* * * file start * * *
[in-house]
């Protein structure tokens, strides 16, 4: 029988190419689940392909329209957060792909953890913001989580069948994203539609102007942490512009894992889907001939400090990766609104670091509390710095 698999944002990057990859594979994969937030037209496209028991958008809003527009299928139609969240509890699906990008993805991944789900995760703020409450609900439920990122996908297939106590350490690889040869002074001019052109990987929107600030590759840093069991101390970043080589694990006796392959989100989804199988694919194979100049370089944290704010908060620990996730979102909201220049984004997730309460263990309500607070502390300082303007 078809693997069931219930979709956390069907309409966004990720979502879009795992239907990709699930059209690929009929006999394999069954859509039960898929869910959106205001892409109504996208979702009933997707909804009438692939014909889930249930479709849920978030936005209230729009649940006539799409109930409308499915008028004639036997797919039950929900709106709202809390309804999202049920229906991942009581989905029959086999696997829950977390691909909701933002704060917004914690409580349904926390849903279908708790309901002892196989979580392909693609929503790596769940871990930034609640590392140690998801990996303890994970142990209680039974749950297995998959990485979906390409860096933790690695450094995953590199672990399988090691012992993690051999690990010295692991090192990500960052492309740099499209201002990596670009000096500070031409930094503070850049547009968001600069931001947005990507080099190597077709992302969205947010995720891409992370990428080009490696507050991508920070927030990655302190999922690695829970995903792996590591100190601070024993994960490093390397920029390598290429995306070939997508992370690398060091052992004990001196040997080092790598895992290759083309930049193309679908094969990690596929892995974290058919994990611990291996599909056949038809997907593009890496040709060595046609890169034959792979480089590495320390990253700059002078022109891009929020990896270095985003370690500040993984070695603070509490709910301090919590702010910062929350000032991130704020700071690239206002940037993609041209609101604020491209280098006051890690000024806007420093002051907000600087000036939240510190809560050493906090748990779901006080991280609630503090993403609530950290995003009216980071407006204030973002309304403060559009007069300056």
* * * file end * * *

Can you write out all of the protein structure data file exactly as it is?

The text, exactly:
[in-house]
């Protein structure tokens, strides 16, 4: 029988190419689940392909329209957060792909953890913001989580069948994203539609102007942490512009894992889907001939400090990766609104670091509390710095 698999944002990057990859594979994969937030037209496209028991958008809003527009299928139609969240509890699906990008993805991944789900995760703020409450609900439920990122996908297939106590350490690889040869002074001019052109990987929107600030590759840093069991101390970043080589694990006796392959989100989804199988694919194979100049370089944290704010908060620990996730979102909201220049984004997730309460263990309500607070502390300082303007 078809693997069931219930979709956390069907309409966004990720979502879009795992239907990709699930059209690929009929006999394999069954859509039960898929869910959106205001892409109504996208979702009933997707909804009438692939014909889930249930479709849920978030936005209230729009649940006539799409109930409308499915008028004639036997797919039950929900709106709202809390309804999202049920229906991942009581989905029959086999696997829950977390691909909701933002704060917004914690409580349904926390849903279908708790309901002892196989979580392909693609929503790596769940871990930034609640590392140690998801990996303890994970142990209680039974749950297995998959990485979906390409860096933790690695450094995953590199672990399988090691012992993690051999690990010295692991090192990500960052492309740099499209201002990596670009000096500070031409930094503070850049547009968001600069931001947005990507080099190597077709992302969205947010995720891409992370990428080009490696507050991508920070927030990655302190999922690695829970995903792996590591100190601070024993994960490093390397920029390598290429995306070939997508992370690398060091052992004990001196040997080092790598895992290759083309930049193309679908094969990690596929892995974290058919994990611990291996599909056949038809997907593009890496040709060595046609890169034959792979480089590495320390990253700059002078022109891009929020990896270095985003370690500040993984070695603070509490709910301090919590702010910062929350000032991130704020700071690239206002940037993609041209609101604020491209280098006051890690000024806007420093002051907000600087000036939240510190809560050493906090748990779901006080991280609630503090993403609530950290995003009216980071407006204030973002309304403060559009007069300056």